Reportedly, NASCAR is considering moving the exhibition Busch Clash from Daytona International Speedway to the Los Angeles Coliseum for 2022. The event has traditionally opened Speedweeks at Daytona, which culminates with the Daytona 500. The move would follow NASCAR changing the Clash from Daytona’s superspeedway to the road course in 2021.
While this potential move would be another change to the schedule, something fans have pined for, would this move be a wise one? Brad Harrison and Mark Kristl debate in this edition of 2-Headed Monster.
It’s Time to Go Elsewhere
First and foremost, a staple of the early part of the NASCAR season is on life support through years of insanity — doing the same thing all over again to expect different results.
At its outset, the Busch Clash was a great novelty, being open only to that previous year’s pole winners. But once exceptions were made to make the field bigger, it became greatly diluted. Last year, for example, pole winners were joined by drivers from eligible categories that included past Busch Clash winners, the previous season’s NASCAR Cup Series race and stage winners, former Daytona 500 pole winners that ran full-time in the previous season and the previous season’s playoff drivers. It became not who’s in The Clash, but who isn’t.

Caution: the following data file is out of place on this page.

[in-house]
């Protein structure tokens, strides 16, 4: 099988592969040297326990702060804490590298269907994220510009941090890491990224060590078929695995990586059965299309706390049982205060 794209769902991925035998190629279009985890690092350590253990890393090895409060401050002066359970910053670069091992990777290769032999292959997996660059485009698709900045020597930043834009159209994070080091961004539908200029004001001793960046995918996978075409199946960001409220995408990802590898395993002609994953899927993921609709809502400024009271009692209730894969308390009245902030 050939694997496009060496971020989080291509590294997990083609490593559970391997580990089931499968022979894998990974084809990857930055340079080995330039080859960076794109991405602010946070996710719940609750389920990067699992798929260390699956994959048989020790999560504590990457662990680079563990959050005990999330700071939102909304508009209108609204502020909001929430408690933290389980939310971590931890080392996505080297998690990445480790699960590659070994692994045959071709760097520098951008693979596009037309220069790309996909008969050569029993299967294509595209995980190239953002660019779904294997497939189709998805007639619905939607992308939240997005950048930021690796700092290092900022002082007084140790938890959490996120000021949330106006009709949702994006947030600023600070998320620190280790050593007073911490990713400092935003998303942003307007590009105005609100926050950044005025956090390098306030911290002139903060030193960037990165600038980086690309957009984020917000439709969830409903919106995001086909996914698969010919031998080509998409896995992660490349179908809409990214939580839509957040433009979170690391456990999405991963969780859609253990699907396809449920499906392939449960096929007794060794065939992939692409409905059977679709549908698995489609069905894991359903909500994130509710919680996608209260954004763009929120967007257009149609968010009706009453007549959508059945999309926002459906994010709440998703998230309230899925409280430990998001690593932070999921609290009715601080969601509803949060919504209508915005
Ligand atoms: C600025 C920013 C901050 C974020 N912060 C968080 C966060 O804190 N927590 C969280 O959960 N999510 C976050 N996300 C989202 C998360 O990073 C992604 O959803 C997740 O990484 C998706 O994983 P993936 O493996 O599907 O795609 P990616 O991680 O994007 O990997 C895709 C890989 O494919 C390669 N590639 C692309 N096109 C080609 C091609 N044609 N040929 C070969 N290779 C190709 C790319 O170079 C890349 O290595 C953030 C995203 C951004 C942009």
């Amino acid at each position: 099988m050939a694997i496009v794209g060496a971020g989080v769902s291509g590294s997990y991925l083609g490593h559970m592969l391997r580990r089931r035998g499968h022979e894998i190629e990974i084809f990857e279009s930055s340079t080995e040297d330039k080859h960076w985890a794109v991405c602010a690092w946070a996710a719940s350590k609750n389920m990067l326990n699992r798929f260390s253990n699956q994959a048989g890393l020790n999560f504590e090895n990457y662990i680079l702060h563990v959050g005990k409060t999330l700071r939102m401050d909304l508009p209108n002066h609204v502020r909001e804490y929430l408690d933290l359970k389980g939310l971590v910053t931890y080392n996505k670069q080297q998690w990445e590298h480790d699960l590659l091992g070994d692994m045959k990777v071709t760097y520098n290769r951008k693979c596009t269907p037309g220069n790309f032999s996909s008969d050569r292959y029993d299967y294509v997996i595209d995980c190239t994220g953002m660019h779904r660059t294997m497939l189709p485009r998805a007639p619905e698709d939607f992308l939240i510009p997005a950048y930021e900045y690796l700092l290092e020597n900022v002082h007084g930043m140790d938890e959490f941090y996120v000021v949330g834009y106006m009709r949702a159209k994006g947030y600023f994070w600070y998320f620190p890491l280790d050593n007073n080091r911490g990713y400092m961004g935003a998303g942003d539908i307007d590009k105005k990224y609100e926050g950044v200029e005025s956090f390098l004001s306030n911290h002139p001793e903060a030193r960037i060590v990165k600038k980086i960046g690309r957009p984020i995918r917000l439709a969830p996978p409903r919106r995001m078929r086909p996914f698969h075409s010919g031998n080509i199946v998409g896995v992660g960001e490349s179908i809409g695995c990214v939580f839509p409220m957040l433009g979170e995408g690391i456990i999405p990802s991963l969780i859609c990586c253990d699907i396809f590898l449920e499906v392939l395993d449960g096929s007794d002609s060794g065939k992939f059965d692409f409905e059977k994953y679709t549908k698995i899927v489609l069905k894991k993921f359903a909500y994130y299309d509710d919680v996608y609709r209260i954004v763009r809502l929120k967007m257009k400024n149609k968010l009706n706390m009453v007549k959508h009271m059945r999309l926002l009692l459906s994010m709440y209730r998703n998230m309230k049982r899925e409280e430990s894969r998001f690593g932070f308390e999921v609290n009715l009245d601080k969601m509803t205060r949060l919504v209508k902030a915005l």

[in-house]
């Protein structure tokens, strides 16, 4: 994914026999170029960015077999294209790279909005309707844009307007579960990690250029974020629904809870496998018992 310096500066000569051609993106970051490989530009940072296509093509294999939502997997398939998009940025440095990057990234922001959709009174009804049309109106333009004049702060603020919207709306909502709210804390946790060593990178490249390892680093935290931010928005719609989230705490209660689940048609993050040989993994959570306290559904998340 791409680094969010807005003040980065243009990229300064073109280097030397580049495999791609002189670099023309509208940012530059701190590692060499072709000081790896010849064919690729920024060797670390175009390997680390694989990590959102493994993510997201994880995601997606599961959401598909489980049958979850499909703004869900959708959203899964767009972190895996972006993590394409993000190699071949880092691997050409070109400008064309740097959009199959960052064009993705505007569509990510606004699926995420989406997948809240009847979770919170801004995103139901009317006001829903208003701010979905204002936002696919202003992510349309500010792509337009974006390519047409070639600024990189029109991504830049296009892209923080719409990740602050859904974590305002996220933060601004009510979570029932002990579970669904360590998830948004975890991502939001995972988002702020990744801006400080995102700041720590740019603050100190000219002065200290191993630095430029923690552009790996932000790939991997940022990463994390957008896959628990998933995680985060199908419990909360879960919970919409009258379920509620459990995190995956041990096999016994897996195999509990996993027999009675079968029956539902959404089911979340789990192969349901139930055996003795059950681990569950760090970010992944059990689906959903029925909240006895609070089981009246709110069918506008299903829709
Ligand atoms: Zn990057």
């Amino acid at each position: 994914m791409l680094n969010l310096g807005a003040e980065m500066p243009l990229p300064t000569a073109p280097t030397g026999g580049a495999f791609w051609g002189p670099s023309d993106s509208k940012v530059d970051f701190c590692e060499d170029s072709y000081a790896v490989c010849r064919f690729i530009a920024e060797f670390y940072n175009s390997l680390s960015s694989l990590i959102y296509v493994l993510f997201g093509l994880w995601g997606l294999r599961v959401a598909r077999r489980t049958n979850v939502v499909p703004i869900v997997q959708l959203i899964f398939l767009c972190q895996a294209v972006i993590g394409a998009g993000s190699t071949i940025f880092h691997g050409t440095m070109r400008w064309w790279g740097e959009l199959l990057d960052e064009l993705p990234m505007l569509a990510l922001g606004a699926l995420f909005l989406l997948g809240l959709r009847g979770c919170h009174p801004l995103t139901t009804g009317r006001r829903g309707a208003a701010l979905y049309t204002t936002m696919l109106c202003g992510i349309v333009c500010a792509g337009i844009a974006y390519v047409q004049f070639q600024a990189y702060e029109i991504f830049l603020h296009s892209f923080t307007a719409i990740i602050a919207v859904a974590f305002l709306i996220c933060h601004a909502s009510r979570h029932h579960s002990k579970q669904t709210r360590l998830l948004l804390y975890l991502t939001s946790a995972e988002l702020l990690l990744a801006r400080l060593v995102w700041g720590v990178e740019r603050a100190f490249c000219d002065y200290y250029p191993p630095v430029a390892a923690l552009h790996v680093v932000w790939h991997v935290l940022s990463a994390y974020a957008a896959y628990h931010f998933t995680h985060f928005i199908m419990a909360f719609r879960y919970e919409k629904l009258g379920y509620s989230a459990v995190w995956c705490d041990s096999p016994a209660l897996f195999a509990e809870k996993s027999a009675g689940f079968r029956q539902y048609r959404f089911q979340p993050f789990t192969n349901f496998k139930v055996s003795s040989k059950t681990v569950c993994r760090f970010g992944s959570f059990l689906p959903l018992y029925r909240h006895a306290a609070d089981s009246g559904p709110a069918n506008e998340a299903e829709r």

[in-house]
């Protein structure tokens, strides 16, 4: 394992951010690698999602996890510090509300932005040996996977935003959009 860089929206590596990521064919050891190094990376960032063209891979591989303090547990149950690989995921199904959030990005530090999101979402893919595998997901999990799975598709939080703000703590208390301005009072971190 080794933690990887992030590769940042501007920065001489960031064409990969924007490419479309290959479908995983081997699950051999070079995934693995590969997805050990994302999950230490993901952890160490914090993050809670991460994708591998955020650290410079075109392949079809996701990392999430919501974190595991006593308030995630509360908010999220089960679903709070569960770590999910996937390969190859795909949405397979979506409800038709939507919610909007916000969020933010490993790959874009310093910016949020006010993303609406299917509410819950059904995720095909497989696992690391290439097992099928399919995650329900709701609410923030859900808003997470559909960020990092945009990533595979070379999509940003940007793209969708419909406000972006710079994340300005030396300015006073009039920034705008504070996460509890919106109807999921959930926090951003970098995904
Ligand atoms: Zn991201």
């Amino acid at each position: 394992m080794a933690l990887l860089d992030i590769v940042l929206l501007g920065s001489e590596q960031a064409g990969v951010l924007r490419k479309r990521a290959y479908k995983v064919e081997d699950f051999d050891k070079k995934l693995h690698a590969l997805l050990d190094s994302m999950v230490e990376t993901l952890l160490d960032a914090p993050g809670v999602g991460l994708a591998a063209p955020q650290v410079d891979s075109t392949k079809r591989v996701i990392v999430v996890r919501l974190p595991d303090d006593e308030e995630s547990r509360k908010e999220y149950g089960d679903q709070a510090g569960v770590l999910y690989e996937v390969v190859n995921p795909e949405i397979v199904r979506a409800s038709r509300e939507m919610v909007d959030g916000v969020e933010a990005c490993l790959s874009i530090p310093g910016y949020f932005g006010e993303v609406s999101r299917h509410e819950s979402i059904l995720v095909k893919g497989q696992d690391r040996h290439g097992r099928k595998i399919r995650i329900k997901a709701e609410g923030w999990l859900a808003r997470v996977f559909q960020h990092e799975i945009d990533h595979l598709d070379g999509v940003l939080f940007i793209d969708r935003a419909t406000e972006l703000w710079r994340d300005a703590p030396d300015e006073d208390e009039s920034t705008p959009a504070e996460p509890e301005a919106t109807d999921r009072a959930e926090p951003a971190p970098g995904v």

Making the Busch Clash used to mean something. Instead, it became a Daytona-500 Lite over time that in many ways may as well have been a glorified testing session. Sure, running last year’s Busch Clash on the Daytona road course was a change, but doing so with a diluted field in the midst of Speedweeks amounted to putting a band-aid on a hemorrhaging blood wound.
For that reason, it’s time for something totally different for the Busch Clash, something that goes beyond, “well, hey, let’s just put it on a road course,” or 15 years ago… “let’s make it a night race.”
It’s why the possibility of running the early-season staple in the LA Coliseum would make perfect sense, as would running the exhibition race at another unique venue.
With no points on the line, running a venue different from any other should not be an issue for teams and drivers. To be honest, what’s more appealing? A short sprint on an aero-sensitive track during a week span in which it’s just one part of many events, or making it the crown jewel of another event? Racing at a place like the LA Coliseum would be just that. It’d put the sport in front of eyeballs that usually wouldn’t be drawn to it, either in person or on social media.